Reserves, Vault Cash, and Market Timing
Required reserves are mandated by the central bank to be a specified percentage of the amount of deposit liabilities that commercial banks owe to their customers. These reserves change in order to stay within stress-test limits, and these changes allow us to better time our market movements.
The rate of change of required reserves, shows a repetitive rhythmic pattern where periods of relative quiescence are followed by periods of frequent fluctuation (lower panel of chart below). This repetition also displays a pronounced seasonality, with the quiescent periods occurring in fall/early-winter (red rectangles) and again in spring/early-summer (green rectangles).
Since 2011, 4/8 of the fall/winter and 5/8 of the spring/summer quiescent periods showed positive SPX returns, which is not a very useful result. However, when we look at the periods of fluctuation, the results are more interesting; 12/17 (71%) of the fluctuation periods showed a gain in the SPX (green pointers). If you were to buy the SPX at the start of each fluctuation period and sell near the end of it, you would be successful ~70% of the time. This could be a useful bit of information to add to our tool kit.
Something else we noticed, was that there has been a phase shift to the left (earlier on the calendar) for the start of each period. Before 2015, the fall/early-winter quiescent period occurred between December and February, and the spring/early-summer period occurred between June and August. Since 2016, however, they have been occurring earlier; between October and December, and between March and June, respectively. This means that we are entering a quiescent period for the change in reserves, which is a period where the stock market has a 50% chance of rallying, and starting in November these odds increase to 70%, all else being equal, which of course they are not. Keep in mind that flows coming out of the Treasury can drown out most other factors, but these correlations should be kept in mind as we consider making trades.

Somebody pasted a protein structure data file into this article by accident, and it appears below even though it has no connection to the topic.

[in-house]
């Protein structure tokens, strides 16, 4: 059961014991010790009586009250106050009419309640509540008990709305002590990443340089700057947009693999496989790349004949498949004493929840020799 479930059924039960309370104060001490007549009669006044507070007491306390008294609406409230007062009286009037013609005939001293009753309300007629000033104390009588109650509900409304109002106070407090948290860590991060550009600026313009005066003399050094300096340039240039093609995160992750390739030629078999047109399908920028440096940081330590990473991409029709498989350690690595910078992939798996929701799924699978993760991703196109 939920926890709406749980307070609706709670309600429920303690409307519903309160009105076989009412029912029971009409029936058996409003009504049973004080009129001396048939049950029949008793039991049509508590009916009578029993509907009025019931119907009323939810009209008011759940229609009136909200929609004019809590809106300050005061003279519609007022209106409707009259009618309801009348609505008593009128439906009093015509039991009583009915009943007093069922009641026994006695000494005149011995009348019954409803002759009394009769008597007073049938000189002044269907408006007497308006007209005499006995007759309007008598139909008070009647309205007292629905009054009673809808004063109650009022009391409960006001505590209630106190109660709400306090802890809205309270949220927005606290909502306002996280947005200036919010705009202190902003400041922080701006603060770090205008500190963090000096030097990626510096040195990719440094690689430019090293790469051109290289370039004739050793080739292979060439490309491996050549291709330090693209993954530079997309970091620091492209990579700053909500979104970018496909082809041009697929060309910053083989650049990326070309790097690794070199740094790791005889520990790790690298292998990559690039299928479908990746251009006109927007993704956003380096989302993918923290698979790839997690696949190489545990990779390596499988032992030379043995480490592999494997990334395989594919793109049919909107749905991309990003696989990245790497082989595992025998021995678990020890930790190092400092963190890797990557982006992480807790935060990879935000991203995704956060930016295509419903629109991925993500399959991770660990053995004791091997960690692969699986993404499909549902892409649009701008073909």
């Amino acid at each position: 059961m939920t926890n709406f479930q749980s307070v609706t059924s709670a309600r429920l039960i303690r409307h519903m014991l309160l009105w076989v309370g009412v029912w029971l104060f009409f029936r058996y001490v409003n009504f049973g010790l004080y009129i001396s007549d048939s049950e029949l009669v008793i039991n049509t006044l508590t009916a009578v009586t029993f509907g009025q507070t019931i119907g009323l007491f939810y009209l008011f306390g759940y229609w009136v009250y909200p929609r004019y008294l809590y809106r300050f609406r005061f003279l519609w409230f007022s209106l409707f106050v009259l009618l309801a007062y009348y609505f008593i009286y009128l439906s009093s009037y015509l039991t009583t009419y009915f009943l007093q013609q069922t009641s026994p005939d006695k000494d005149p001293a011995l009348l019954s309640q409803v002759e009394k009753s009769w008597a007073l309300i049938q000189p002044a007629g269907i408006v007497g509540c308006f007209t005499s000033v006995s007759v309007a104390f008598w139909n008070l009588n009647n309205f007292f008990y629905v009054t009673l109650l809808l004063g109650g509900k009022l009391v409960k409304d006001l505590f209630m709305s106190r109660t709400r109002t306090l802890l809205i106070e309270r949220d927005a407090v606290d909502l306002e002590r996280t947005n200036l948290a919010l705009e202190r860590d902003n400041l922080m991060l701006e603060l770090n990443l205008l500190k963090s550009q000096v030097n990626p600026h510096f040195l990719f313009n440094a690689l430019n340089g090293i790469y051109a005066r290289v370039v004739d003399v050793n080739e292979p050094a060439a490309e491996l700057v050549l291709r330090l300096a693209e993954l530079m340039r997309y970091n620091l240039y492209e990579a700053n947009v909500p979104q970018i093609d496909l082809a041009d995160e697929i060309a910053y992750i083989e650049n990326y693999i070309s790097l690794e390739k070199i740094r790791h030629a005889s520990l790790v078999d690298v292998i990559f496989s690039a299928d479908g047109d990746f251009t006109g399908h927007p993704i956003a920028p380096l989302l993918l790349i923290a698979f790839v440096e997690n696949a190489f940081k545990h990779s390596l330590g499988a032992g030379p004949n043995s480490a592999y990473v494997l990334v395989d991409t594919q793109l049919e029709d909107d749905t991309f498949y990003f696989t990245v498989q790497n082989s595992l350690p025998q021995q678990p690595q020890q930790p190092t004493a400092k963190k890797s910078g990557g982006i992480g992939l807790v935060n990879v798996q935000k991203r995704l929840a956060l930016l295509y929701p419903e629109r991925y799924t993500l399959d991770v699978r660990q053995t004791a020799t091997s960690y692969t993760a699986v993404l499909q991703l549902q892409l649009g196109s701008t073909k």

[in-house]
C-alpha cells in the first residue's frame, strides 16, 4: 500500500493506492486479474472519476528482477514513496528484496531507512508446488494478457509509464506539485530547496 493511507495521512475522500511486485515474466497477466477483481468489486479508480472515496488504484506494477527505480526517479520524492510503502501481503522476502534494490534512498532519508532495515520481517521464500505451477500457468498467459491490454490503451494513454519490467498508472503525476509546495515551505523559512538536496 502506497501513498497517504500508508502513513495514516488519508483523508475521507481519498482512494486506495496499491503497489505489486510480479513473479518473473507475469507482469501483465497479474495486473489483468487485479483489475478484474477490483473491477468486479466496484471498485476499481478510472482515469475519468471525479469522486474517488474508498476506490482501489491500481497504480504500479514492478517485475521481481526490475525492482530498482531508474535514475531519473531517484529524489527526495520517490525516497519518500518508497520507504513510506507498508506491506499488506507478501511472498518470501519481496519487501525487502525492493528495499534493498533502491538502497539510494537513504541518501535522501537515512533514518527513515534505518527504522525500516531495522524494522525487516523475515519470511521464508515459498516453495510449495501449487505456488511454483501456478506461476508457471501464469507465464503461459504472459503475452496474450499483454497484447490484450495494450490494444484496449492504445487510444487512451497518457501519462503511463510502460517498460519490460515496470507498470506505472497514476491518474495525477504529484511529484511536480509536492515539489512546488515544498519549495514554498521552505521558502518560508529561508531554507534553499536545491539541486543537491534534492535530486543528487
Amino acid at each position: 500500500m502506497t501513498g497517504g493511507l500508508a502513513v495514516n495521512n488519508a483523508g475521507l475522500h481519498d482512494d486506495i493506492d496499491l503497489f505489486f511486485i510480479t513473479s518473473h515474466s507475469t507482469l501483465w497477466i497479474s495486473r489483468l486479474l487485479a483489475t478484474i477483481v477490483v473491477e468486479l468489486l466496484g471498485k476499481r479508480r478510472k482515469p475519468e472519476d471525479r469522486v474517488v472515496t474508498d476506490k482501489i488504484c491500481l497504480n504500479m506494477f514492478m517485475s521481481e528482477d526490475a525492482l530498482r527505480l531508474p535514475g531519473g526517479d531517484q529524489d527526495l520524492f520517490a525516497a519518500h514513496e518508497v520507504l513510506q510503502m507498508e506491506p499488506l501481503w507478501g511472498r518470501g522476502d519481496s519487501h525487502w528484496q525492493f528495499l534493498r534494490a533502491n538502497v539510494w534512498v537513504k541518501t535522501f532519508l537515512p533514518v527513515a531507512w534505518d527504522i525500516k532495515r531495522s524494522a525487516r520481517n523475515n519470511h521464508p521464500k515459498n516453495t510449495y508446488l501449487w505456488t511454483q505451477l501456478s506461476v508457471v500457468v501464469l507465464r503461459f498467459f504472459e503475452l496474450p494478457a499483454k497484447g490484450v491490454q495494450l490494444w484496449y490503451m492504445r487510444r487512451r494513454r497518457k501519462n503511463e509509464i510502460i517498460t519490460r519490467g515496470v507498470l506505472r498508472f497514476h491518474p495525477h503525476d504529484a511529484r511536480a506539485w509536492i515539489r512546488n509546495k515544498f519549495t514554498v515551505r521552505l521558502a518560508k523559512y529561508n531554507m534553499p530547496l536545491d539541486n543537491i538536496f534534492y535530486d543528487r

Associated with required reserves, is vault cash held by the banks. Like reserves, vault cash displays a periodic nature. The most pronounced of which, is the spike increase that occurs at the end of January or beginning of February (black pointers below). Since 2015, the SPX has always been higher one month later, at the beginning of March.
Studying the other increases (greater than 1.75%) in vault cash, we found that the SPX was higher, one-month later, 72% of the time. This too could be useful when considering short-term trades (chart below).
The correlation between decreases in vault cash and the SPX one-month later is not as strong as the increases, but the SPX was higher, one-month after a decrease in vault cash, 64% of the time (chart below).
The fact that required reserves and vault cash cycle seasonally, allows us to better time our movements in the market.
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